Most providers recommend that pregnancy women avoid lifting heavy objects during pregnancy. But if this is your second child, you are probably lifting your toddler a lot. As your pregnancy progresses and if your back is bothering you, it would be wise to do that less. If you have to lift little people or objects, make sure to bend your knees and keep your chest up instead of leaning forward. This will put less pressure on your back, keeping it safer throughout your pregnancy.

4. Wear a pelvic support belt

There is a wide variety of belts that support the pelvis and lower back, similar to what bodybuilders and crossfit athletes wear when tackling bigger weights. Specifically the Gabrialla maternity belt is a good option if you are on your feet a lot. It gives gentle support, without restricting your movement.

5. Lie on your side with a pregnancy pillow between your knees

Starting in your second trimester, providers recommend not to lie on your back—laying on your side will get ensure the best blood flow to your uterus and growing baby. To relax your lower back, try placing a pregnancy pillow like Motherly's Esse Pillow, between your legs, which will help your lumbar spine decompress. Even 10 mins should significantly take the pressure off.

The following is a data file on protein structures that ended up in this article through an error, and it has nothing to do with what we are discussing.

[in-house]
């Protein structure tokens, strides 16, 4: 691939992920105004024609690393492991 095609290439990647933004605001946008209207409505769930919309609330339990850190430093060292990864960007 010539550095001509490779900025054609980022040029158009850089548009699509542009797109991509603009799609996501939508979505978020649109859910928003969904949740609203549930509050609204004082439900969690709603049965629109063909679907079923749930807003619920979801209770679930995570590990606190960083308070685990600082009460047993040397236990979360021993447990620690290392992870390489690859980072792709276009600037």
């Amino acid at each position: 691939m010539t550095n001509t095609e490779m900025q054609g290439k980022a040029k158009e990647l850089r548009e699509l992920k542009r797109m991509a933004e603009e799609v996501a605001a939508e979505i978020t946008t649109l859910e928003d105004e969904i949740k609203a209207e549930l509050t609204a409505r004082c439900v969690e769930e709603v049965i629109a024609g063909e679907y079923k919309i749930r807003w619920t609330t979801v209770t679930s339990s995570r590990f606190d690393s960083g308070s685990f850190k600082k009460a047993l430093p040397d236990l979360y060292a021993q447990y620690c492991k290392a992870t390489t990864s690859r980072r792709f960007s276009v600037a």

6. Wear maternity athletic wear for workouts

As your belly grows bigger, you will need to replace some of your existing workout gear. Why not invest in your good looks and health by buying targeted maternity apparel that will keep your back healthy? The mumberryfit line has a built in Mumband that's invisible but supportive, so you don't have to worry about straining your back during prenatal yoga. Plus, it's cute enough to wear outside of the studio.

7. See an acupuncturist or chiropractor

Pregnancy is a good time to explore alternative health practices when your options for pain relief are limited. So instead of treating symptoms, invest in acupuncture sessions or chiropractic appointments to make sure you are in alignment and balanced beyond just the physical aspects. Both practices will also prepare your body for labor and may help breech babies turn. Just remember to choose a practitioner who specializes in prenatal care.

8. Do bird dogs

The bird dog yoga pose is one of the best exercises to do while pregnant. It works your core gently and can help with preventing and treating diastasis recti after giving birth. Bonus point for helping support your lower back.